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The Trepagnier Plantation in Sellers, now Norco.

Great Depression

"It has been said by some that the St. Charles Parish area may not have been as profoundly affected by the Depression as the rest of the nation because many German Coast residents were still living in less than desirable conditions having never fully recovered from the Reconstruction period. However, there were adverse effects. The “little” man was particularly affected by the hard..." Read More

It works! The spillway opens in 1937.

Bonnet Carré Spillway

"The Bonnet Carré Spillway is just one element of a comprehensive U.S. Corps of Engineers flood control plan in the Lower Mississippi Valley. The construction of the Bonnet Carré Spillway not only provided employment to thousands of workers but ultimately “put Norco on the map.” Unfortunately, Delhomme, Roseland, Hermitage, and Myrtle Land plantations, as well as many residences and family cemeteries, fell victim..." Read More

An aerial view of the Pan American/Amoco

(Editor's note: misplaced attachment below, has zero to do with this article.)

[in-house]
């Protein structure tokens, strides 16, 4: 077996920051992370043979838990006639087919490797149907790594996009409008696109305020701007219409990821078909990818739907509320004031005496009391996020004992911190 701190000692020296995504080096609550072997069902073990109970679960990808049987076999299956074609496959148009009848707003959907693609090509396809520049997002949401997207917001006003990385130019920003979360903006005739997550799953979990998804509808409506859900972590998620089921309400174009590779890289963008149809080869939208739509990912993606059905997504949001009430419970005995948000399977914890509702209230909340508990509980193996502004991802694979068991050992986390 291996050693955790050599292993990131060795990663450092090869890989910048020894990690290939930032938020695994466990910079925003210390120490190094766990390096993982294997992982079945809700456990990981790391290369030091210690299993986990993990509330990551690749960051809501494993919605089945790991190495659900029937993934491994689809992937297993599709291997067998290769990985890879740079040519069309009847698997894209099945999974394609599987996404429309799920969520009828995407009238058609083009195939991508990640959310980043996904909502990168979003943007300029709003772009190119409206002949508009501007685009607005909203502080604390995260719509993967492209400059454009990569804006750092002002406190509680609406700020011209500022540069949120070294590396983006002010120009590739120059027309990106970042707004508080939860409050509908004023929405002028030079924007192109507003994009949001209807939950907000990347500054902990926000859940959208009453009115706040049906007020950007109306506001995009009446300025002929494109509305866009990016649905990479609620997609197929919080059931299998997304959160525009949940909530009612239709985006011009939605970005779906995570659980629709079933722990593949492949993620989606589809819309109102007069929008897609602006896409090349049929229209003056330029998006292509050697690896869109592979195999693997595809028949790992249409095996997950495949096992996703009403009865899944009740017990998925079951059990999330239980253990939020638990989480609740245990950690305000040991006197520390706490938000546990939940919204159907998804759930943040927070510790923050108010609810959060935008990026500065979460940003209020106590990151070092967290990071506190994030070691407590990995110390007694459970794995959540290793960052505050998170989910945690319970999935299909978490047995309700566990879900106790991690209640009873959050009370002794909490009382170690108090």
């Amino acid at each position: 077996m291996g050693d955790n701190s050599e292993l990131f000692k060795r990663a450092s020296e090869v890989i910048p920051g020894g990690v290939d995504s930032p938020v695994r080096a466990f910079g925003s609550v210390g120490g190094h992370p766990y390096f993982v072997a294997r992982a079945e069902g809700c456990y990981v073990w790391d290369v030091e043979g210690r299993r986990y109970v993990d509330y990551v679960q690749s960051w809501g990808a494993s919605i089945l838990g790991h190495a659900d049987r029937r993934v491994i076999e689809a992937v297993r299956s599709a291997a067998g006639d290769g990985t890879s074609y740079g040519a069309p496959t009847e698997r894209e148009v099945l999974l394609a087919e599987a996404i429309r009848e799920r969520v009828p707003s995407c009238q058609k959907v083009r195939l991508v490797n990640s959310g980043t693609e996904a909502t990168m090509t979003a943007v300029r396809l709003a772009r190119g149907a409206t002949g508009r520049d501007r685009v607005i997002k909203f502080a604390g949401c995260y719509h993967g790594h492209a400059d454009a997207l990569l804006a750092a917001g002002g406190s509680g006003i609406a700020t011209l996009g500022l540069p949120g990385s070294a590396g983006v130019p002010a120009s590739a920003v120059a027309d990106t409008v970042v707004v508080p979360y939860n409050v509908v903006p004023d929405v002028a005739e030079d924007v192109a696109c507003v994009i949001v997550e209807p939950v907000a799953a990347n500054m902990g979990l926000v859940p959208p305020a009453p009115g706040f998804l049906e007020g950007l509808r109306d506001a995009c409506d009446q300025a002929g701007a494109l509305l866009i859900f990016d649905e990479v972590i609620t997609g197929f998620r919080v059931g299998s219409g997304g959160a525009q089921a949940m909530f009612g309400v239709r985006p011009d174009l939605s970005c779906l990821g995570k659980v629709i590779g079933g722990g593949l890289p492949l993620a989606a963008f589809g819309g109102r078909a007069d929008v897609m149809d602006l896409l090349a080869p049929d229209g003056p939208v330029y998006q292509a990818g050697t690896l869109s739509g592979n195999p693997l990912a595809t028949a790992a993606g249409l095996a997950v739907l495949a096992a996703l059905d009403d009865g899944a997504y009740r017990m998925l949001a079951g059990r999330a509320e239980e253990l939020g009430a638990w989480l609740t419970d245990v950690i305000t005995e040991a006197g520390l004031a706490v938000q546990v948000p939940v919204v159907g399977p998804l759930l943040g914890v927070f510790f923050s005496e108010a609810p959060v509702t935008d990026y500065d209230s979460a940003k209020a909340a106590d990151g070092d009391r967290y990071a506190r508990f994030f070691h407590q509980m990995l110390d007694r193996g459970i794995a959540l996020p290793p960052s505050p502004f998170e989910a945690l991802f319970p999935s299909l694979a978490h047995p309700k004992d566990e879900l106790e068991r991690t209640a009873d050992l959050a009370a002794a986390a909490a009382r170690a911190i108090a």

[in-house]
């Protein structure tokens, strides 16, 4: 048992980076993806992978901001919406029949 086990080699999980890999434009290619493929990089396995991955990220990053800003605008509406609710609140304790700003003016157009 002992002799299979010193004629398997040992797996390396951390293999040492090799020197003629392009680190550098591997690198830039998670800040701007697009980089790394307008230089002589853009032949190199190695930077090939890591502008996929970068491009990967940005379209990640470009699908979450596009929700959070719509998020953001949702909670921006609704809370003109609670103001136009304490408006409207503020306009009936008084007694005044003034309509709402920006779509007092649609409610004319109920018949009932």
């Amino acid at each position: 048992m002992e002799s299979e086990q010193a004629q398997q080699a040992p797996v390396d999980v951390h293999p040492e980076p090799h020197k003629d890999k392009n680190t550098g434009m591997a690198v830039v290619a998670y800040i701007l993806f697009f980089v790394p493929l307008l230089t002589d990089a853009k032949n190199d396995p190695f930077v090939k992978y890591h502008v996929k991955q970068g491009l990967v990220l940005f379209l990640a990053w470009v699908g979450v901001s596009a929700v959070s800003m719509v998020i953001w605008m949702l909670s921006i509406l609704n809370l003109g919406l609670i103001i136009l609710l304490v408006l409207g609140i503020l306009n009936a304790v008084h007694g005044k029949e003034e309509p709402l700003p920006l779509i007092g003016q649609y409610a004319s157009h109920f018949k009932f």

Refinery in Destrehan.

Plantations to Petroleum - East Bank

"As the centuries changed, so did the landscape of St. Charles Parish. In colonial times, the German Coast was the breadbasket of the colony. The breadbasket continued through the prosperous Spanish era as it did during the plantation era, when the wealthy planters and their landholdings dominated the economy and politics. From the McCutcheons, Destrehans, Rosts, LaBranches, and Trépagniers to the Sellers and St. Amands, the power of land translated ..." Read More

Bunge Grain Elevator, Destrehan

Plantations to Petroleum - West Bank/East Bank Expansion

"As the 1950s rolled around, other economic engines were starting up. The Delta Match Corporation opened in St. Rose in 1952 on the old Frellson Plantation, and Lion Oil Company (Monsanto) construction began in 1952 in Luling on the old Ellington Plantation. Delta opened as the first large, wooden match manufacturing plant in the South, eventually becoming the largest of its kind in the world. In 1955, Shell Chemical opened..." Read More

Stephen J. Friloux of Ama was typical of many who served and returned to St. Charles to continue their lives. (Photo courtesy of Suzanne Friloux)

World War I

"The United States entered World War I in April of 1917. In St. Charles Parish, lives were turned upside down. Men were called away to duty and families were fragmented. However, the country’s involvement in the war was relatively short-lived. The Treaty of Versailles in 1919 was just one of the peace treaties signed to end the war. Families were then reunited, and people tried to forget about the war and put behind them..." Read More